The 8 levels themselves are beautiful. They, of course, contain the usual: Ice, Fire, Water mix. These seem to pop up in every platformer, no matter the quality of the game. But let’s face it, Super Mario practically invented the genre. It wouldn’t really be a Super Mario game without those levels. Thankfully, there is less of a showing of actually ‘underwater’ levels. I have always preferred Mario jumping, rather than swimming. Basically the levels follow a "vacation" pattern. There is the airstrip, the beach, a small village, an amusement park, the harbor, and a tropical bay, among others. Each is level lush, and colorful. If you know anything about this game, you probably know about Mario’s new piece of equipment: the FLUDD. It’s his new backpack water gun, and it is your main tool, and weapon. So Nintendo obviously spent a lot of time on impressive water and particle effects. [Although, not quite as impressive as the smoke effects in Luigi’s Mansion.]

Despite what I said earlier, and despite the fact that this is a Mario game, the settings and gameplay are mostly new. That being said, what I enjoyed most were the subtle references to past Mario titles. The short rifts in the music from past games. Like every time you move into an underground tunnel, the familiar ‘cave’ music starts up, but with a new flavor to it. Some of the later fire levels (and I’ll try not to give any of the story away) are almost a complete 3D version of older 2D levels, which works extremely well in the context of the game, and with the new gameplay elements.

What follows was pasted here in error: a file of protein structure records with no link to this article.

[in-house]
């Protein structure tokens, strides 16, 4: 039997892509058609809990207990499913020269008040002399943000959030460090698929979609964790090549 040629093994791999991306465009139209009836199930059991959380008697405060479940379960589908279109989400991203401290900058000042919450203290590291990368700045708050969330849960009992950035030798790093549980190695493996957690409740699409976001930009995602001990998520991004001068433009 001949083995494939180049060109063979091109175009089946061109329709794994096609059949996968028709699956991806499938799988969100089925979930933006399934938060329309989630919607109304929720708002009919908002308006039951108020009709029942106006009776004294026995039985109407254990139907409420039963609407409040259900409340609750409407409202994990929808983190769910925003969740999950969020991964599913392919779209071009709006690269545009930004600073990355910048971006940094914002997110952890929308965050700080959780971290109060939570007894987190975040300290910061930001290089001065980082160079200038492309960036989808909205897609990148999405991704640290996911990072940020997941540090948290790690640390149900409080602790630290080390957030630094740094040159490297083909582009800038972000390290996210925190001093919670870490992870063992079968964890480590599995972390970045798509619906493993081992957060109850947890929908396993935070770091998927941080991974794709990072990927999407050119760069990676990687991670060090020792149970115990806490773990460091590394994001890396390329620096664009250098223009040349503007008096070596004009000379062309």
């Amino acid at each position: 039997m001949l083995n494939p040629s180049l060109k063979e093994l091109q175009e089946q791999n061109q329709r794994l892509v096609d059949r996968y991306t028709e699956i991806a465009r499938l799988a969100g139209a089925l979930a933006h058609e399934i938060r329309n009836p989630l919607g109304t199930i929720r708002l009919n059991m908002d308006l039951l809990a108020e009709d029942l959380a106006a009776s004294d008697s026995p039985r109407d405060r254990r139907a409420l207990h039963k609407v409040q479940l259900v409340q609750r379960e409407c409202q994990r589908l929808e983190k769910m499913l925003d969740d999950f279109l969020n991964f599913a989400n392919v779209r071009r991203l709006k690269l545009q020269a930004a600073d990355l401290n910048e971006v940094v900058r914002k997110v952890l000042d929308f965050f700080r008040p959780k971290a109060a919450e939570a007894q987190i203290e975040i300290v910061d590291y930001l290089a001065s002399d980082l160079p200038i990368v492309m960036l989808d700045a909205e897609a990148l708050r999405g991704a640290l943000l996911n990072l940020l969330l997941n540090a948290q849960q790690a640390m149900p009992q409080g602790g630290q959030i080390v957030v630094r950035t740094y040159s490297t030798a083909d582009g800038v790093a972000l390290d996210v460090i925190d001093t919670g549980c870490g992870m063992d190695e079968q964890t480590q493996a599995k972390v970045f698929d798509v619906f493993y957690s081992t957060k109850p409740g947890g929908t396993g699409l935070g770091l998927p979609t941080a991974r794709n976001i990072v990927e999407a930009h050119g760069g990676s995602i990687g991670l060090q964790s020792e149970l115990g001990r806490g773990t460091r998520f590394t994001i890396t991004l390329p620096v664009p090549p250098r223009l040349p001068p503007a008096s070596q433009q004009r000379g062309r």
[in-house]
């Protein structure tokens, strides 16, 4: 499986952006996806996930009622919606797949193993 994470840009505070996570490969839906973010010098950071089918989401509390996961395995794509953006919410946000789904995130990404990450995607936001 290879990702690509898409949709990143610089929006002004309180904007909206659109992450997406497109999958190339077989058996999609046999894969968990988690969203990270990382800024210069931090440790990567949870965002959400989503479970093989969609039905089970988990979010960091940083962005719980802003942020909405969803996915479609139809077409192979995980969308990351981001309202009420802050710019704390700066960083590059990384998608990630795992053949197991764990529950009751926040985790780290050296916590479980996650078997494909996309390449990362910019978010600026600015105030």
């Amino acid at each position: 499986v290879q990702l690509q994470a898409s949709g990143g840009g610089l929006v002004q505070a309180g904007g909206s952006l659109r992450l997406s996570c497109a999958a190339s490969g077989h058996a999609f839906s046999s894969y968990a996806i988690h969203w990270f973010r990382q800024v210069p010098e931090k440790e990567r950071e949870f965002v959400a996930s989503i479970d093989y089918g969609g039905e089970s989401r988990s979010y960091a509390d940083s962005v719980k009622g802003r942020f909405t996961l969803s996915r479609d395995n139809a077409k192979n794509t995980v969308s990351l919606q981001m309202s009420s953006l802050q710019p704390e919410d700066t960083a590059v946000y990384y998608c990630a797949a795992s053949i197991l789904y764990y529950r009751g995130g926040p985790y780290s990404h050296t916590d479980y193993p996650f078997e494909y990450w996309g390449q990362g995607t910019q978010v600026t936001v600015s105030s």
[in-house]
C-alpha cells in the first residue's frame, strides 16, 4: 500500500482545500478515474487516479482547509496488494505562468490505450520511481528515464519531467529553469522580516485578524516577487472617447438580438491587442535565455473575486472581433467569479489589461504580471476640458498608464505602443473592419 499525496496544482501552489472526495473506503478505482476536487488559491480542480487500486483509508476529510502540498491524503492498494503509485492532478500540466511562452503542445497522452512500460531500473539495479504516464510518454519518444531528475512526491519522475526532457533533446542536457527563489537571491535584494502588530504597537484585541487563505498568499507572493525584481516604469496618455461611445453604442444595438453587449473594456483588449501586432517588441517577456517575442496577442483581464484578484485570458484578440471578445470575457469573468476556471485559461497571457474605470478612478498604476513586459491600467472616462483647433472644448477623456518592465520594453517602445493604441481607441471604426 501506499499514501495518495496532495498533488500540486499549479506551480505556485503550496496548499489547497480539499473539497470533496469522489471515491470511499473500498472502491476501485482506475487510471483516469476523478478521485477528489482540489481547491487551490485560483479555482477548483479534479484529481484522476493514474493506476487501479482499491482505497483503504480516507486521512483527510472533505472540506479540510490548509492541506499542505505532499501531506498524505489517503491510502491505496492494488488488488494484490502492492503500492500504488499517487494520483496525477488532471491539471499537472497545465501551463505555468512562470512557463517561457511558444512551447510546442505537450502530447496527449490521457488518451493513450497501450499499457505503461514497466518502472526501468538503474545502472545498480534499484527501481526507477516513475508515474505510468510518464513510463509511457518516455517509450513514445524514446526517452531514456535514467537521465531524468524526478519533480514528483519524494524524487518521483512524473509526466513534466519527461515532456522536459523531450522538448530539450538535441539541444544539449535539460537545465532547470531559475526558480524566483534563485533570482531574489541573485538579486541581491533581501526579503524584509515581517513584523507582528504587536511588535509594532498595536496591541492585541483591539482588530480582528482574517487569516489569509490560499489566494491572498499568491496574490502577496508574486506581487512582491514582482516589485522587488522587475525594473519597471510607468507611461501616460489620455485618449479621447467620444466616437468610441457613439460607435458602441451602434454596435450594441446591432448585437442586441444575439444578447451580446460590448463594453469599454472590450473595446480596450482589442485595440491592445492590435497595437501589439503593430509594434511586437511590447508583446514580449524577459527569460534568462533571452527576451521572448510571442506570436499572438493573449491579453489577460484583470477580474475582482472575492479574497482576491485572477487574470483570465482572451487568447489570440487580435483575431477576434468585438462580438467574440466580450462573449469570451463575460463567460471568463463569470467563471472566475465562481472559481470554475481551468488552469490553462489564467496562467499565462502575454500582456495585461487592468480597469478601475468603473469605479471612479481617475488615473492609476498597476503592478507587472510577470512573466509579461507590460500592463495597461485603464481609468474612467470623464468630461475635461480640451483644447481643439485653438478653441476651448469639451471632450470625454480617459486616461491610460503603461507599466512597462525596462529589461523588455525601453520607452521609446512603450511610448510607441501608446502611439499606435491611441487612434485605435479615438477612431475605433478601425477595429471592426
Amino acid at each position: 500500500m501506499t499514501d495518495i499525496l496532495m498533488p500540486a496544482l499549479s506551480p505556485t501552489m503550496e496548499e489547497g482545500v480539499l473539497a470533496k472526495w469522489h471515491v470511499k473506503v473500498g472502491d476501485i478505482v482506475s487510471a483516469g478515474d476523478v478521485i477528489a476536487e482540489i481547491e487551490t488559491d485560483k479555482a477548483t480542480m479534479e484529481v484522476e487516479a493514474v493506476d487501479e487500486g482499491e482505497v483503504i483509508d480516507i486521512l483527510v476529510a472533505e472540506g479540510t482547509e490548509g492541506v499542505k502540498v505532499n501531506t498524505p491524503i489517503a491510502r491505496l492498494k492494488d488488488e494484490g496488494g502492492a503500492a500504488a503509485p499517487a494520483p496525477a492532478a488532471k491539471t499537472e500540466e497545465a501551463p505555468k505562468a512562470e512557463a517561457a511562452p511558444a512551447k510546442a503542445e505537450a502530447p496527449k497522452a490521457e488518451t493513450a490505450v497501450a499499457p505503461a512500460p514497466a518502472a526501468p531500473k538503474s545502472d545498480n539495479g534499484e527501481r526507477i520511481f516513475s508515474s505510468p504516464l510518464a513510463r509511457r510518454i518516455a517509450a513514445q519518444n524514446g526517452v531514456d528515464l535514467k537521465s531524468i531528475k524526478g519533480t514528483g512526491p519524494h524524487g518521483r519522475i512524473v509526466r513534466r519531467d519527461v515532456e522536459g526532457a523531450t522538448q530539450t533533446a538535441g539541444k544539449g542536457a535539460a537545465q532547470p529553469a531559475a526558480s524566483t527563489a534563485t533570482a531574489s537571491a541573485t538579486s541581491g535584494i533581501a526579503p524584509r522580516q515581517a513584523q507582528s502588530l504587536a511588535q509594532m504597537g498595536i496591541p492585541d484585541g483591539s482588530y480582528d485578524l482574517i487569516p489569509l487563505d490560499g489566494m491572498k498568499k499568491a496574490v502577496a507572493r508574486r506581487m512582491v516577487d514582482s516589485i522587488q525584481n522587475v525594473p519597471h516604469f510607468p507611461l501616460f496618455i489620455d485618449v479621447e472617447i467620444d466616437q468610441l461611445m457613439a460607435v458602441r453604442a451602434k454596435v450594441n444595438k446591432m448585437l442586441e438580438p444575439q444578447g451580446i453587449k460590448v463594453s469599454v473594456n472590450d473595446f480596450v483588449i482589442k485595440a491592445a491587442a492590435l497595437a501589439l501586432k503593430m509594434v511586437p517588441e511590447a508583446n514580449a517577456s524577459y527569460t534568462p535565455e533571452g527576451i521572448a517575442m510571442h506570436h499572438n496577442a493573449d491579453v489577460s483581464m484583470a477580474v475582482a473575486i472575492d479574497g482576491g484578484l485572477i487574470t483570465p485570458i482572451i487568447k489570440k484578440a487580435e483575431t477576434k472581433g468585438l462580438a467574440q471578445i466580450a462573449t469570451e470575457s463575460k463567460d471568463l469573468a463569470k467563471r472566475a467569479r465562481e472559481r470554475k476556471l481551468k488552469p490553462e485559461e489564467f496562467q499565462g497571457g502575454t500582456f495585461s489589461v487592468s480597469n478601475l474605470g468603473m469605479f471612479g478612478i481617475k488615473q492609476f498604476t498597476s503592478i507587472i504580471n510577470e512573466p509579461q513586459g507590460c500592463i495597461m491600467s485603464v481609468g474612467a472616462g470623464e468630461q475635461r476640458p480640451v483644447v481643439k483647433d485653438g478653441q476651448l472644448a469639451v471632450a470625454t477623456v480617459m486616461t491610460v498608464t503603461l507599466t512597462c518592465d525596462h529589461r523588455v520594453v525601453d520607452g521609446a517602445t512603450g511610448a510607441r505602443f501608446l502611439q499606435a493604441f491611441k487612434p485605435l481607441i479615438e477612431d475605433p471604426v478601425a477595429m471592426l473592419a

I LOVE the music. I know how repetitive, and sometimes brain-numbing the music of past Mario games could be. But now that the years have past, some of those familiar tunes are absolutely ingrained into my memory bank, so that it’s a treat to hear how they have revised and updated them for the new generations. After playing Sunshine, I often found myself wandering about the rest of my day absent-mindedly whistling the Mario theme. On top of those, however, is a full new score, that varies with each level. Overall, the music is incredibly well handled. Everything in this game is incredibly well handled.

Highs:

  • Everything you would expect from an outstanding series
  • Graphics, sound, and music are stellar
  • Deep mix of levels and challenges

Lows:

  • Not overly innovative
  • Getting all 120 stars would be next to impossible without buying a strategy guide

Final Verdict:

If you own a GameCube, I couldn’t imagine you NOT buying this game. And I can think of no reason why you shouldn’t. Besides, why else did you buy the system? It’s a near perfect game for any level of gamer. It offers light, fun challenges if that’s what you are looking for, but also contains some levels that would stump even seasoned veterans of the gaming community. Then, for the die-hards, it offers up the challenge of actually completing the entire game. A monumental task to say the least. Graphically, it is beautiful. Technically, very impressive. The sound, especially the score, is outstanding. It is everything that any fan would want from the latest in the Super Mario series, except a lot of new changes. It’s like Mom’s apple pie: trustworthy, comforting, and something you’ll want to keep coming back for.

Overall Score: 9.3